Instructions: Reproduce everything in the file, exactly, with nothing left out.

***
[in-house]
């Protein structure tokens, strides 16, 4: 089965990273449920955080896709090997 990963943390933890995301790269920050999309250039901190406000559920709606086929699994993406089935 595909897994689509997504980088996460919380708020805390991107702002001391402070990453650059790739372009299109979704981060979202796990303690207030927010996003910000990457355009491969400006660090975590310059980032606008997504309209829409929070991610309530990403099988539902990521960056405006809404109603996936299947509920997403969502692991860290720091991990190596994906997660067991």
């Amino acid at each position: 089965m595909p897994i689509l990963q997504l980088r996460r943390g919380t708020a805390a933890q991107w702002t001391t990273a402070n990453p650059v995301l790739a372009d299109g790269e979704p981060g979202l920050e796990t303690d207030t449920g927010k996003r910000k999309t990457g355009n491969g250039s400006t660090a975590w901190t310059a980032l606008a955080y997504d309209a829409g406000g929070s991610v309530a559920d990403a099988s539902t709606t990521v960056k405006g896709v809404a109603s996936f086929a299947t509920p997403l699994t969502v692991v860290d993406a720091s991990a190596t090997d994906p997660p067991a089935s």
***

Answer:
[in-house]
């Protein structure tokens, strides 16, 4: 089965990273449920955080896709090997 990963943390933890995301790269920050999309250039901190406000559920709606086929699994993406089935 595909897994689509997504980088996460919380708020805390991107702002001391402070990453650059790739372009299109979704981060979202796990303690207030927010996003910000990457355009491969400006660090975590310059980032606008997504309209829409929070991610309530990403099988539902990521960056405006809404109603996936299947509920997403969502692991860290720091991990190596994906997660067991």
């Amino acid at each position: 089965m595909p897994i689509l990963q997504l980088r996460r943390g919380t708020a805390a933890q991107w702002t001391t990273a402070n990453p650059v995301l790739a372009d299109g790269e979704p981060g979202l920050e796990t303690d207030t449920g927010k996003r910000k999309t990457g355009n491969g250039s400006t660090a975590w901190t310059a980032l606008a955080y997504d309209a829409g406000g929070s991610v309530a559920d990403a099988s539902t709606t990521v960056k405006g896709v809404a109603s996936f086929a299947t509920p997403l699994t969502v692991v860290d993406a720091s991990a190596t090997d994906p997660p067991a089935s």